Writing in the Ashes
by Douglas Southall Freeman
Chapter II of his book,
The South to Posterity
An Introduction to the Writing of
(New York: Charles Scribner's Sons, 1939. The spelling
and citation are Douglas Southall Freeman's.)
Sherman marched to the sea; the forts of Mobile fell one by one after a defense worthy of Troy; and, on Palm Sunday, 1865, when the first touch of green was coming to the forests of Midland Virginia, Lee surrendered. It is impossible fully to realize now what the death of the Confederacy meant to the South. For four years the two had been synonymous. A common cause never had unified the South completely, even when it was the Confederacy; but the blows delivered on the anvil of war from Sabine Pass to Harpers Ferry had brought the Southern States nearer a welding than ever they had been. Then, suddenly, the South found itself eleven conquered States---each one of which felt itself in a strange manner the guardian of a disembodied Confederacy and the defender of its history. Neither the Poland for which Sienkiewicz wrote nor the Czecho-Slovakia of our own time affords more than a crude analogy. Even while the ashes still smoldered, Southerners began to write in them "vindications of Southern rights," memorials of the fallen, personal narratives and military and political apologia.
Some of the first works on the constitutional basis of secession were written during the five years when the proudest of American individualists were under military rule. Many of their own newspapers fell into the hands of those who usually are grouped together as "carpet-baggers and scallywags." From the lips of bitter radicals in Congress, all Confederates received like denunciation as "rebels." They were disfranchised. None of them had larger security than was represented by military paroles, and some had not even that. Their former servants were their political masters and were incited against them. Around them were all the evidence of what war costs in widows' tears and orphans' woe, in death and in poverty. Leaders in every State felt that where the wear had taken so hideous a toll, they should prove to posterity that the struggle was one for constitutional right. So, from many pens, there began to flow defences of the South.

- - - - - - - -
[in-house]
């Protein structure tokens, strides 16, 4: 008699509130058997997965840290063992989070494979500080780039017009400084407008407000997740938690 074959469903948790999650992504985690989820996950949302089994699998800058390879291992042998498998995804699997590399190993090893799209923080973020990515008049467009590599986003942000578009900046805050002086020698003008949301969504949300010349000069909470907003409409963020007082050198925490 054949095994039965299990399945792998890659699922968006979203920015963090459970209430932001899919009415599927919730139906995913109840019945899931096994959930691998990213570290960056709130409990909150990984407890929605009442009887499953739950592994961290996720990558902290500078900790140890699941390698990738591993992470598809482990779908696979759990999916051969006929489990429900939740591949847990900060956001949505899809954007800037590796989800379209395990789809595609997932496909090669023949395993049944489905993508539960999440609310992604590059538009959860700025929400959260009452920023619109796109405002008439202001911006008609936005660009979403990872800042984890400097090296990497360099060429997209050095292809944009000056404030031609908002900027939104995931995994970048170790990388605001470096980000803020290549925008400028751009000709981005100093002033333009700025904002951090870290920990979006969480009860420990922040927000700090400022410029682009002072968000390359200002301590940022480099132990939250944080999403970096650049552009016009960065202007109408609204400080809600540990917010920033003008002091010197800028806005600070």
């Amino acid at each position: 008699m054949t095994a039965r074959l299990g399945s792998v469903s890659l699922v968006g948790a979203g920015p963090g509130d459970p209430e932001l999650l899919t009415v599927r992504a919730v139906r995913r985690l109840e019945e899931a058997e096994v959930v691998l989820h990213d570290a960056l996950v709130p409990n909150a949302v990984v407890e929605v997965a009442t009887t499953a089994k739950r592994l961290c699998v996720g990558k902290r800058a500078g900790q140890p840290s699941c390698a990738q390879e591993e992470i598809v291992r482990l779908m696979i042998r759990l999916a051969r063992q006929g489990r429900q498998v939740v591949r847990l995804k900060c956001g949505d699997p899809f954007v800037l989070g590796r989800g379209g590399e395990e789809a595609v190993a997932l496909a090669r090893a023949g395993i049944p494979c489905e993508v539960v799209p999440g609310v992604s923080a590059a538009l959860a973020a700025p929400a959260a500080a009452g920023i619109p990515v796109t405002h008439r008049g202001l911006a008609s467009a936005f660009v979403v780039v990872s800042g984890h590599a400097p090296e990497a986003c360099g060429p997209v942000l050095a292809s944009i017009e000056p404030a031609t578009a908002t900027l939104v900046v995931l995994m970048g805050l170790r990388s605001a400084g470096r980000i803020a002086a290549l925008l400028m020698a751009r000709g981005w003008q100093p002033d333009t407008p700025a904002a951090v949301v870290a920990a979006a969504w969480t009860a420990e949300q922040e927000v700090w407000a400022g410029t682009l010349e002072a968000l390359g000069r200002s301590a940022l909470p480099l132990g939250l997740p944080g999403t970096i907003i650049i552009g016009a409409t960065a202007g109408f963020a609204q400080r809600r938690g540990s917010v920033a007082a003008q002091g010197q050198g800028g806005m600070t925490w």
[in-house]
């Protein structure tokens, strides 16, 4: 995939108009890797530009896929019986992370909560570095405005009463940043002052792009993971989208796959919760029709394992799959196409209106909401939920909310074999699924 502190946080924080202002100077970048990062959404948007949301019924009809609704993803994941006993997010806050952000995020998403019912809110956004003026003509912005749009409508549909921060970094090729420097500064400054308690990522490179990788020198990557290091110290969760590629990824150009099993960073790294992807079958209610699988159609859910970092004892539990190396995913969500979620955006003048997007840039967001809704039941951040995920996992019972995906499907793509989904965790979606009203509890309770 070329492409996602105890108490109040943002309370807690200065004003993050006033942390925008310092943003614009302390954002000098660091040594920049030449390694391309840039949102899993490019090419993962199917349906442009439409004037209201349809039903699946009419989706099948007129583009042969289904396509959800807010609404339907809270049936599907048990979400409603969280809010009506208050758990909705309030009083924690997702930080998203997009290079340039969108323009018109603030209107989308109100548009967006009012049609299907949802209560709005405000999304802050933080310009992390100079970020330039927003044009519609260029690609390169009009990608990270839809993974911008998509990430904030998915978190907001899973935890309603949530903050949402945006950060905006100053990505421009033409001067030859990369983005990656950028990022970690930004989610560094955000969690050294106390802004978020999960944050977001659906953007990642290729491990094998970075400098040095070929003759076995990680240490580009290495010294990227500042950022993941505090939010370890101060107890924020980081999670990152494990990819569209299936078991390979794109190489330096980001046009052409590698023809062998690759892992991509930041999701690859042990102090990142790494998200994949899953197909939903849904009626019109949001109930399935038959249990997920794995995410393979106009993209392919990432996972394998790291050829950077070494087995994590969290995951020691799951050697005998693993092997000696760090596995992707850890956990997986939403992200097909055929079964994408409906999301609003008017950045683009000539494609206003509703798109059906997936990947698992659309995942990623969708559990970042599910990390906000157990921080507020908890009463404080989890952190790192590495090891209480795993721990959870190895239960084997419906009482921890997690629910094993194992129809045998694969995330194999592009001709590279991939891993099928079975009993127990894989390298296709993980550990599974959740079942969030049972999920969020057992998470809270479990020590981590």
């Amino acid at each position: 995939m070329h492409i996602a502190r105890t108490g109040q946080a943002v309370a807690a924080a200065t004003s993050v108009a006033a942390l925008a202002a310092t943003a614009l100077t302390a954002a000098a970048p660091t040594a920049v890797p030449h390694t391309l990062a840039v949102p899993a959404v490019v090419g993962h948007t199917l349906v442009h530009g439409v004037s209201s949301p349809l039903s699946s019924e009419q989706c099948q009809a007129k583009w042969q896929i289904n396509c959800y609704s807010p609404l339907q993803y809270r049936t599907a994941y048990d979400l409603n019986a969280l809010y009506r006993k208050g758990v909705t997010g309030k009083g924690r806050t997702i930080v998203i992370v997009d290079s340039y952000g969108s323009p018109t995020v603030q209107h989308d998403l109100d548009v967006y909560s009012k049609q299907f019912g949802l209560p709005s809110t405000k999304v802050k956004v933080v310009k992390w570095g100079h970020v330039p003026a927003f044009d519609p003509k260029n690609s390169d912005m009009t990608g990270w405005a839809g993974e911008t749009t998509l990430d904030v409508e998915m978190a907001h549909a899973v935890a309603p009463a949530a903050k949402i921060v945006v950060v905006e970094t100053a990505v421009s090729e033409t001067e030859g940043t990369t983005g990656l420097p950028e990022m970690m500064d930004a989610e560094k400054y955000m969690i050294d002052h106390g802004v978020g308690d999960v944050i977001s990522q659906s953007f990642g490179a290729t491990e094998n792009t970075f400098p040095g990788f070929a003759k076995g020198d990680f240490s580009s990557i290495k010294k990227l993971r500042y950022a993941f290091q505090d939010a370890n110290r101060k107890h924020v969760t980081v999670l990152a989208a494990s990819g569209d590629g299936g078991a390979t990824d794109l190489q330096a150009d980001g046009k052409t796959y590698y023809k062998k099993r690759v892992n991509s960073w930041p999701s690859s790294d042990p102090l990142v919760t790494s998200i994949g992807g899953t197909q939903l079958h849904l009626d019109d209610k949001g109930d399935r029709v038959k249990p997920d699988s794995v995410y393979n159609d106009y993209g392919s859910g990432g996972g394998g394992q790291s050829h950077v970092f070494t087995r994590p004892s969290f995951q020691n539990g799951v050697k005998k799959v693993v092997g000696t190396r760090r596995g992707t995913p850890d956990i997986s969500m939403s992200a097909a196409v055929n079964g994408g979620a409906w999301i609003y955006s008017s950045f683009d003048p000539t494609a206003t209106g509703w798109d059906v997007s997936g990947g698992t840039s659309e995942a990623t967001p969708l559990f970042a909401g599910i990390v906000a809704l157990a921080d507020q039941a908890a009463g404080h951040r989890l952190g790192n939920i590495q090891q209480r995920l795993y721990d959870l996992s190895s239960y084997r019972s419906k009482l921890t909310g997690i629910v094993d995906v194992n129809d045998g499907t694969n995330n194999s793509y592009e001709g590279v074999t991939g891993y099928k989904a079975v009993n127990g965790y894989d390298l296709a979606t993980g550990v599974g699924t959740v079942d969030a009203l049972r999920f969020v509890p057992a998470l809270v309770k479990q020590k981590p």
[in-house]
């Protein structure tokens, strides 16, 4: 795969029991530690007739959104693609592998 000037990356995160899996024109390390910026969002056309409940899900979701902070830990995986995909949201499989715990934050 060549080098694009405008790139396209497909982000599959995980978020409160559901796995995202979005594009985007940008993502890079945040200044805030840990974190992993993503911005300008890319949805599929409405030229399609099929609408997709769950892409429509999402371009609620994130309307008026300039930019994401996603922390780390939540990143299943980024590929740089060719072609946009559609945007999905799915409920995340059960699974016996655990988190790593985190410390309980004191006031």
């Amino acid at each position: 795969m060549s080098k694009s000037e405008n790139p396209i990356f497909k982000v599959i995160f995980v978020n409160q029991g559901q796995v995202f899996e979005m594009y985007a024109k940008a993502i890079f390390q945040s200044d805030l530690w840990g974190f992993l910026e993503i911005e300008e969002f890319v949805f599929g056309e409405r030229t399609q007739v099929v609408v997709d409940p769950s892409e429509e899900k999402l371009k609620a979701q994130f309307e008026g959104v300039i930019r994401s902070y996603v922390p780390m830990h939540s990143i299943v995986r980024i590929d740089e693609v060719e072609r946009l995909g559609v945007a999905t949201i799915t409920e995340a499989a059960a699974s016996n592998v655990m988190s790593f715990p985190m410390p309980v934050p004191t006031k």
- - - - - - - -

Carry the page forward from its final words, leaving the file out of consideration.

The longest of these is Alexander H. Stephens' Constitutional View of the Late War between the States issued in two volumes in 1867.1 This surely is one of the most unusual books ever written in the United States by a man of high intelligence. Vice President Stephens had a feeble, deformed figure, and was more boy than man in appearance, but he was blessed with a keen mind and impressive eloquence. After the war he received at his Georgia home, Liberty Hall, a number of old-time Northern friends. With them he argued for days on the constitutional issues of the struggle, and ere long he decided that he would present the Southern case in dialogue. He introduced three fictitious individuals to debate with him---Judge Bynum from Massachusetts, who represented the radical Republican viewpoint, Professor Norton, of Connecticut, who spoke for conservative Republicans, and Major Heister, a Pennsylvanian and a Northern War Democrat. With these personages, Mr. Stephens discoursed on the constitution for some 1200 printed pages. In this day the reading not less than the method of presentation has its associations with Job, but every argument on every phase of the right of secession is set forth.